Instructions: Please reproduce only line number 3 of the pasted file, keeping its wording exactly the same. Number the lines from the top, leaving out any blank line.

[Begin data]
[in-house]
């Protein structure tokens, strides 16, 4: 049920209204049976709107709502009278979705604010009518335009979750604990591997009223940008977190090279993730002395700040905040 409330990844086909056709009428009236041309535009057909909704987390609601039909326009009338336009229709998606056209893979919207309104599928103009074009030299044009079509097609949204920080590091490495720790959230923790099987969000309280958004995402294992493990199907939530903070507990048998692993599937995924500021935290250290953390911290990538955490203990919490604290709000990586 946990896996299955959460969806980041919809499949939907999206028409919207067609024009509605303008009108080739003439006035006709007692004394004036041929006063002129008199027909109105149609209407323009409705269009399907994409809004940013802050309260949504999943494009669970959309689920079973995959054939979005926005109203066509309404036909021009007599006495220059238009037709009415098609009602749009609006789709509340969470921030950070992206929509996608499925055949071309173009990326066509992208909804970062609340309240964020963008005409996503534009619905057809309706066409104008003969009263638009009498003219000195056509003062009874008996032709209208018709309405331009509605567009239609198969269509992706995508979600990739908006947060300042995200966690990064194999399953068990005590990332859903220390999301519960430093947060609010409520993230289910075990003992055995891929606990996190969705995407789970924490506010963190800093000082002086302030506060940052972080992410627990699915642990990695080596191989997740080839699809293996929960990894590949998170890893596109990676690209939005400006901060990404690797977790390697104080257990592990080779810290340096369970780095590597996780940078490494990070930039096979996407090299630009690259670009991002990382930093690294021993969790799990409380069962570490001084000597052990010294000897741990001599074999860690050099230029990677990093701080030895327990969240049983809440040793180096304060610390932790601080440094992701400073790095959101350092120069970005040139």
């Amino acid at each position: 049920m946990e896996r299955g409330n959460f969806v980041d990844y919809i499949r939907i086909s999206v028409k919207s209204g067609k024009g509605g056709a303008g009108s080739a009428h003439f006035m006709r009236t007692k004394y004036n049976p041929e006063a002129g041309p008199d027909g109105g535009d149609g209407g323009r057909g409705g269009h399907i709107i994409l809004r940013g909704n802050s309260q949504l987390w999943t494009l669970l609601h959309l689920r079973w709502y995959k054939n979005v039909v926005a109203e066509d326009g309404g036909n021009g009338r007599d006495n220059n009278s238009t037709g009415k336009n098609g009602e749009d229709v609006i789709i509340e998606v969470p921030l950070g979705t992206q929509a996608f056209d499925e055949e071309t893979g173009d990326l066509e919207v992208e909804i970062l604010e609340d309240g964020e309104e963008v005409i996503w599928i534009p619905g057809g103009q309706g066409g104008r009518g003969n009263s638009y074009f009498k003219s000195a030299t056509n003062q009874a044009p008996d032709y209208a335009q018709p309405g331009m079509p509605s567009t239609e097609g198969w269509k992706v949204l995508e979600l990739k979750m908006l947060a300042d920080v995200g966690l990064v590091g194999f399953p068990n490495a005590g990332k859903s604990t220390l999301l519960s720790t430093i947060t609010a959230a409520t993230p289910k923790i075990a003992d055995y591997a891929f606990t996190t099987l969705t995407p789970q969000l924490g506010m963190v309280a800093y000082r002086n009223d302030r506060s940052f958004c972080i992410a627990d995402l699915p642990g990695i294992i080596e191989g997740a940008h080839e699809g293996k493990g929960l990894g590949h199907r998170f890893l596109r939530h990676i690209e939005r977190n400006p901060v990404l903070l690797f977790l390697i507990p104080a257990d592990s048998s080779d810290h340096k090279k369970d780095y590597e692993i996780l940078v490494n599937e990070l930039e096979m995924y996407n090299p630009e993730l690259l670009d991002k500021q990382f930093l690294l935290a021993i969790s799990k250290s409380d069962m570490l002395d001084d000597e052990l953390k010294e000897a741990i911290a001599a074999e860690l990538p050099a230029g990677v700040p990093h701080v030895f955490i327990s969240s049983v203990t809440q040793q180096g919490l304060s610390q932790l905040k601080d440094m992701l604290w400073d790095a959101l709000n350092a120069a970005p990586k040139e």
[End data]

């Amino acid at each position: 049920m946990e896996r299955g409330n959460f969806v980041d990844y919809i499949r939907i086909s999206v028409k919207s209204g067609k024009g509605g056709a303008g009108s080739a009428h003439f006035m006709r009236t007692k004394y004036n049976p041929e006063a002129g041309p008199d027909g109105g535009d149609g209407g323009r057909g409705g269009h399907i709107i994409l809004r940013g909704n802050s309260q949504l987390w999943t494009l669970l609601h959309l689920r079973w709502y995959k054939n979005v039909v926005a109203e066509d326009g309404g036909n021009g009338r007599d006495n220059n009278s238009t037709g009415k336009n098609g009602e749009d229709v609006i789709i509340e998606v969470p921030l950070g979705t992206q929509a996608f056209d499925e055949e071309t893979g173009d990326l066509e919207v992208e909804i970062l604010e609340d309240g964020e309104e963008v005409i996503w599928i534009p619905g057809g103009q309706g066409g104008r009518g003969n009263s638009y074009f009498k003219s000195a030299t056509n003062q009874a044009p008996d032709y209208a335009q018709p309405g331009m079509p509605s567009t239609e097609g198969w269509k992706v949204l995508e979600l990739k979750m908006l947060a300042d920080v995200g966690l990064v590091g194999f399953p068990n490495a005590g990332k859903s604990t220390l999301l519960s720790t430093i947060t609010a959230a409520t993230p289910k923790i075990a003992d055995y591997a891929f606990t996190t099987l969705t995407p789970q969000l924490g506010m963190v309280a800093y000082r002086n009223d302030r506060s940052f958004c972080i992410a627990d995402l699915p642990g990695i294992i080596e191989g997740a940008h080839e699809g293996k493990g929960l990894g590949h199907r998170f890893l596109r939530h990676i690209e939005r977190n400006p901060v990404l903070l690797f977790l390697i507990p104080a257990d592990s048998s080779d810290h340096k090279k369970d780095y590597e692993i996780l940078v490494n599937e990070l930039e096979m995924y996407n090299p630009e993730l690259l670009d991002k500021q990382f930093l690294l935290a021993i969790s799990k250290s409380d069962m570490l002395d001084d000597e052990l953390k010294e000897a741990i911290a001599a074999e860690l990538p050099a230029g990677v700040p990093h701080v030895f955490i327990s969240s049983v203990t809440q040793q180096g919490l304060s610390q932790l905040k601080d440094m992701l604290w400073d790095a959101l709000n350092a120069a970005p990586k040139e």